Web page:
United States

I tried many times using sed without success.

  • 1
    echo "United+States" | sed "s/\+/ /"
    – Kamaraj
    Jun 4 '18 at 8:59
  • that will do the job only one time but in case if the plus sign repeated on the same line it's will not removed ! Jun 4 '18 at 9:00
  • 9
    Then please edit your question and give an example that is representative of your input data. Also shows us what command you tried which failed and how it failed. Finally, please tell us what operating system you are using or, at least, which sed implementation because there are various differences between them.
    – terdon
    Jun 4 '18 at 9:01
  • ok i will do it right now. Jun 4 '18 at 9:02
  • 2
    You never did edit the question to say what commands you've tried. Hard to help without knowing that.
    – doneal24
    Jun 4 '18 at 18:40

By default, sed uses basic regular expressions (BRE), where the plus sign is not special. So you can use it in the s command as you would use a regular character:

<<< 'United+States' sed 's/+/ /g'

If you want to modify a file with several instances in the same line (g) or with several lines

sed 's/+/ /g' filename

If you use extended regular expressions (ERE, sed -E in versions of sed that support it), then you need to escape the plus:

sed -E 's/\+/ /g' ...

(See this question for the difference between the regex variants.)

$ echo 'United+States' | tr '+' ' '
United States

Since you're only changing single characters, it's quicker to do it with tr.

The equivalent sed script would look either like

$ echo 'United+States' | sed 'y/+/ /'
United States


$ echo 'United+States' | sed 's/+/ /g'
United States

The y command in sed replaces all occurrences of the first set of characters (only + here) with the corresponding character in the second set (only space here).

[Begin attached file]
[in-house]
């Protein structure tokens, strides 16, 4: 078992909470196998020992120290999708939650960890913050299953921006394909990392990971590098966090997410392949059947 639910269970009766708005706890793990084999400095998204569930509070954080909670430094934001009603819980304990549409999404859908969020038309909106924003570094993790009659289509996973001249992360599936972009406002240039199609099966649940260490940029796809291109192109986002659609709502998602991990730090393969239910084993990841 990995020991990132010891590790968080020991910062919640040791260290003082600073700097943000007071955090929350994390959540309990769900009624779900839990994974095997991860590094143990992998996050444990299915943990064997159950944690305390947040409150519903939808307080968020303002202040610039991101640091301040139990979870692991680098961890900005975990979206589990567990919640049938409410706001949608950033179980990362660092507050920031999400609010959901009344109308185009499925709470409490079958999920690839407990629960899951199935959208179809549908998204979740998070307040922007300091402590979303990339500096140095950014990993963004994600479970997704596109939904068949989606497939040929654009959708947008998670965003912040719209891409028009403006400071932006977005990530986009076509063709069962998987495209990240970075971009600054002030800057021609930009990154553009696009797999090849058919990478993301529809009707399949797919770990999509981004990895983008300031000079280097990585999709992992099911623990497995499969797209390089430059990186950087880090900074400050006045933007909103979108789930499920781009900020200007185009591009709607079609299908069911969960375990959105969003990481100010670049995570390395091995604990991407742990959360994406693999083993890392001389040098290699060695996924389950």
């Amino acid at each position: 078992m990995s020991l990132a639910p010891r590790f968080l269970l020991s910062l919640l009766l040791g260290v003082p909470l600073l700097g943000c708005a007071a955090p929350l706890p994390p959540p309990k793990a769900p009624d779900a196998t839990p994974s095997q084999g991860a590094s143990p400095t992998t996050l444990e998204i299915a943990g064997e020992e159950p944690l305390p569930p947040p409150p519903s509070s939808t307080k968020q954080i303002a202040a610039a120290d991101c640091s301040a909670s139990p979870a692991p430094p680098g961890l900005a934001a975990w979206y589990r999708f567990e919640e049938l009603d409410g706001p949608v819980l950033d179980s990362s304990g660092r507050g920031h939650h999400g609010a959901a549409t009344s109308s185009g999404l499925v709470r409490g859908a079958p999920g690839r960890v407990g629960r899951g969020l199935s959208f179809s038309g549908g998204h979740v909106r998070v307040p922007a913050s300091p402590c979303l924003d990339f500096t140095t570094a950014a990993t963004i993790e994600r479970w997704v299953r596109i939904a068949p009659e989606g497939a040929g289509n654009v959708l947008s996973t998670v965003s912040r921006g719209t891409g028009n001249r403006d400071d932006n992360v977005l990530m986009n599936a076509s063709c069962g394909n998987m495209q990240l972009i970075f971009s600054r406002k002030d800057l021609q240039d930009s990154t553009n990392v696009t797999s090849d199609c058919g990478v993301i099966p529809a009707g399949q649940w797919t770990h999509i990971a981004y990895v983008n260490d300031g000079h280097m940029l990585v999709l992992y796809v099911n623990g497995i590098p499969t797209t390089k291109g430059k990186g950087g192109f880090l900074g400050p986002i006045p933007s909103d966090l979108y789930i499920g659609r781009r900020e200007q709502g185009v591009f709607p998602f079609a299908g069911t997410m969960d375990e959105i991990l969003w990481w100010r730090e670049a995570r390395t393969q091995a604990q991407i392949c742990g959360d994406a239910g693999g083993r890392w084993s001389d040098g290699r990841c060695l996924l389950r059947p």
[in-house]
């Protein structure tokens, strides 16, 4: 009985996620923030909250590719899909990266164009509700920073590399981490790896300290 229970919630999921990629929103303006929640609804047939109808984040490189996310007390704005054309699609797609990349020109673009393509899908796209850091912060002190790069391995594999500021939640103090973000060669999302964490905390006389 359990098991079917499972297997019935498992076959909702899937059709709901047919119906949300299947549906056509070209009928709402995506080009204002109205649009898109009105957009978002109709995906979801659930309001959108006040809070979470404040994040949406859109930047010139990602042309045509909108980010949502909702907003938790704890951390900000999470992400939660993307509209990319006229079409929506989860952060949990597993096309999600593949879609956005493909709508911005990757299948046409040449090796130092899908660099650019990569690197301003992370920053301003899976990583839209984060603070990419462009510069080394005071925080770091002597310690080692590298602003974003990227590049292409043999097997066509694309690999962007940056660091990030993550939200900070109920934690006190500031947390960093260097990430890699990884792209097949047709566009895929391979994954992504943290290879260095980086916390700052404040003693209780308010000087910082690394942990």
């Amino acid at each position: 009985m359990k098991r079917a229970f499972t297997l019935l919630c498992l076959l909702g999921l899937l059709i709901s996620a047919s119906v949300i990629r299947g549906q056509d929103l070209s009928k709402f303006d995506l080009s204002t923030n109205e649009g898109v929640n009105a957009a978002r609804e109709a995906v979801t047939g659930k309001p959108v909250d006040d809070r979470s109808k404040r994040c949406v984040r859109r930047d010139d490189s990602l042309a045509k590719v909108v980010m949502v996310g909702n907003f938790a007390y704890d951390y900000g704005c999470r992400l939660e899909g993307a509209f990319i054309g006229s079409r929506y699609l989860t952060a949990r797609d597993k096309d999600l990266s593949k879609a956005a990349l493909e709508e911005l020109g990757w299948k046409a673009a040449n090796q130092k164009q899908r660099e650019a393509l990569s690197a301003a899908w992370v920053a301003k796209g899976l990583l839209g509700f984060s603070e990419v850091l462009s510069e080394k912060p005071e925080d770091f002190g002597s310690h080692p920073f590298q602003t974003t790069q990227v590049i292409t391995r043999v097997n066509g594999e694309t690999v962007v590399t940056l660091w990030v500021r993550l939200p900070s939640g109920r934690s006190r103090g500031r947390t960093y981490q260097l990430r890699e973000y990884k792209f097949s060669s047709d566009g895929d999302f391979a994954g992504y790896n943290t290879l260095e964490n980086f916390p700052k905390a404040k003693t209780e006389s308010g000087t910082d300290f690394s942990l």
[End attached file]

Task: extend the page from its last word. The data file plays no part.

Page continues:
The s command replaces the text that matches a regular expression with some text. With g, it does it for every occurrence. Without it, only for the first one on each input line.

To change pluses to spaces only when they are flanked by words:

sed 's/\>+\</ /g'

This would change a+b to a b but would leave a + b and a++b unmodified.

The pattern \> matches the zero width space at the end of a word, and \< is analogous for the start of a word. GNU sed also understands \b (either start or end of a word), and BSD sed knows about [[:<:]] and [[:>:]] which works just like \< and \> respectively.


You can check this example and work according to achieve your result.

Example:- This code makes the change and writes the modified file to "songs2.txt". The output file contains:

1, Justin Timberlake, Title 545, Price $7.30
2, Taylor Swift, Title 723, Price $7.90
3, Mick Jagger, Title 610, Price $7.90
4, Lady Gaga, Title 118, Price $7.30
5, Johnny Cash, Title 482, Price $6.50
6, Elvis Presley, Title 335, Price $7.30
7, John Lennon, Title 271, Price $7.90

If you want to replace all occurrences of "Cash" with "Trash" you use:

sed 's/Cash/Trash/' songs.txt > songs2.txt

Reference Link:- A Quick Guide to Using Sed Commands in Linux


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